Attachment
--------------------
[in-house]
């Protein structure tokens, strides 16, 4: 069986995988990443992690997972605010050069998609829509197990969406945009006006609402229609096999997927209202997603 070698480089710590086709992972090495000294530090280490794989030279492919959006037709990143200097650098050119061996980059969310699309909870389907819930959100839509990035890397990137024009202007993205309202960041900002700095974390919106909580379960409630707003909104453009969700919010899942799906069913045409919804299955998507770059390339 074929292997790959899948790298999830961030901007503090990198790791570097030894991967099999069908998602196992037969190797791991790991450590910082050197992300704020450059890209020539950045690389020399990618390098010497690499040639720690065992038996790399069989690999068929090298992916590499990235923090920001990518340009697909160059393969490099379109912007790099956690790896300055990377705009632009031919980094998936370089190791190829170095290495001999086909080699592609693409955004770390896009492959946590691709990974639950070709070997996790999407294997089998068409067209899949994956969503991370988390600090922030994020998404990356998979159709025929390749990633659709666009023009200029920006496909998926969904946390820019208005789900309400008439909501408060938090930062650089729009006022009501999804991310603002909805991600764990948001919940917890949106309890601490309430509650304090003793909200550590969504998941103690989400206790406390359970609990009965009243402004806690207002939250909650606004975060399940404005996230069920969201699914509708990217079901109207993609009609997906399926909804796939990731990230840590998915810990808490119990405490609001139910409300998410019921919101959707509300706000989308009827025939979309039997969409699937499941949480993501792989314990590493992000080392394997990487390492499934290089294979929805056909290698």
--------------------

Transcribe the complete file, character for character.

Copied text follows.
[in-house]
């Protein structure tokens, strides 16, 4: 069986995988990443992690997972605010050069998609829509197990969406945009006006609402229609096999997927209202997603 070698480089710590086709992972090495000294530090280490794989030279492919959006037709990143200097650098050119061996980059969310699309909870389907819930959100839509990035890397990137024009202007993205309202960041900002700095974390919106909580379960409630707003909104453009969700919010899942799906069913045409919804299955998507770059390339 074929292997790959899948790298999830961030901007503090990198790791570097030894991967099999069908998602196992037969190797791991790991450590910082050197992300704020450059890209020539950045690389020399990618390098010497690499040639720690065992038996790399069989690999068929090298992916590499990235923090920001990518340009697909160059393969490099379109912007790099956690790896300055990377705009632009031919980094998936370089190791190829170095290495001999086909080699592609693409955004770390896009492959946590691709990974639950070709070997996790999407294997089998068409067209899949994956969503991370988390600090922030994020998404990356998979159709025929390749990633659709666009023009200029920006496909998926969904946390820019208005789900309400008439909501408060938090930062650089729009006022009501999804991310603002909805991600764990948001919940917890949106309890601490309430509650304090003793909200550590969504998941103690989400206790406390359970609990009965009243402004806690207002939250909650606004975060399940404005996230069920969201699914509708990217079901109207993609009609997906399926909804796939990731990230840590998915810990808490119990405490609001139910409300998410019921919101959707509300706000989308009827025939979309039997969409699937499941949480993501792989314990590493992000080392394997990487390492499934290089294979929805056909290698």